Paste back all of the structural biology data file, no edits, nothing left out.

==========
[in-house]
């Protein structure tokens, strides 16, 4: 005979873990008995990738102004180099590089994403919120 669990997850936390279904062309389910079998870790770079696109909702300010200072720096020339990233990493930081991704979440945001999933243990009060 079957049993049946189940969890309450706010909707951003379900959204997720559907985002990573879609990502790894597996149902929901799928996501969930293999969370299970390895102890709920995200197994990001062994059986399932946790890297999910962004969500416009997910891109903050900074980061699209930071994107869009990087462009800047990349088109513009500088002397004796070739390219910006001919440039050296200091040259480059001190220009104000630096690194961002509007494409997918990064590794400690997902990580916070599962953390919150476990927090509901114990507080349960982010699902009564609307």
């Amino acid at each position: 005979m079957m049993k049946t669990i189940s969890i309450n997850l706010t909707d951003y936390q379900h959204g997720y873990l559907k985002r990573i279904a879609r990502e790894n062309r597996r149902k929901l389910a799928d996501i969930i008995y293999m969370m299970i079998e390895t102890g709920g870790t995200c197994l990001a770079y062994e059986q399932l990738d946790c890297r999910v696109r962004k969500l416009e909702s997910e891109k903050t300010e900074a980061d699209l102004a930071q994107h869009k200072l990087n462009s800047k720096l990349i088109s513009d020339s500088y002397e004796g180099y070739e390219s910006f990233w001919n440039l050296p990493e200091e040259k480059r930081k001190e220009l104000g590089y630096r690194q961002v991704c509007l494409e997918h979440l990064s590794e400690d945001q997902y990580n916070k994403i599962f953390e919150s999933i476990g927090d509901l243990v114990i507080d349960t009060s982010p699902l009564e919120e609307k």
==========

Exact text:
[in-house]
């Protein structure tokens, strides 16, 4: 005979873990008995990738102004180099590089994403919120 669990997850936390279904062309389910079998870790770079696109909702300010200072720096020339990233990493930081991704979440945001999933243990009060 079957049993049946189940969890309450706010909707951003379900959204997720559907985002990573879609990502790894597996149902929901799928996501969930293999969370299970390895102890709920995200197994990001062994059986399932946790890297999910962004969500416009997910891109903050900074980061699209930071994107869009990087462009800047990349088109513009500088002397004796070739390219910006001919440039050296200091040259480059001190220009104000630096690194961002509007494409997918990064590794400690997902990580916070599962953390919150476990927090509901114990507080349960982010699902009564609307």
């Amino acid at each position: 005979m079957m049993k049946t669990i189940s969890i309450n997850l706010t909707d951003y936390q379900h959204g997720y873990l559907k985002r990573i279904a879609r990502e790894n062309r597996r149902k929901l389910a799928d996501i969930i008995y293999m969370m299970i079998e390895t102890g709920g870790t995200c197994l990001a770079y062994e059986q399932l990738d946790c890297r999910v696109r962004k969500l416009e909702s997910e891109k903050t300010e900074a980061d699209l102004a930071q994107h869009k200072l990087n462009s800047k720096l990349i088109s513009d020339s500088y002397e004796g180099y070739e390219s910006f990233w001919n440039l050296p990493e200091e040259k480059r930081k001190e220009l104000g590089y630096r690194q961002v991704c509007l494409e997918h979440l990064s590794e400690d945001q997902y990580n916070k994403i599962f953390e919150s999933i476990g927090d509901l243990v114990i507080d349960t009060s982010p699902l009564e919120e609307k």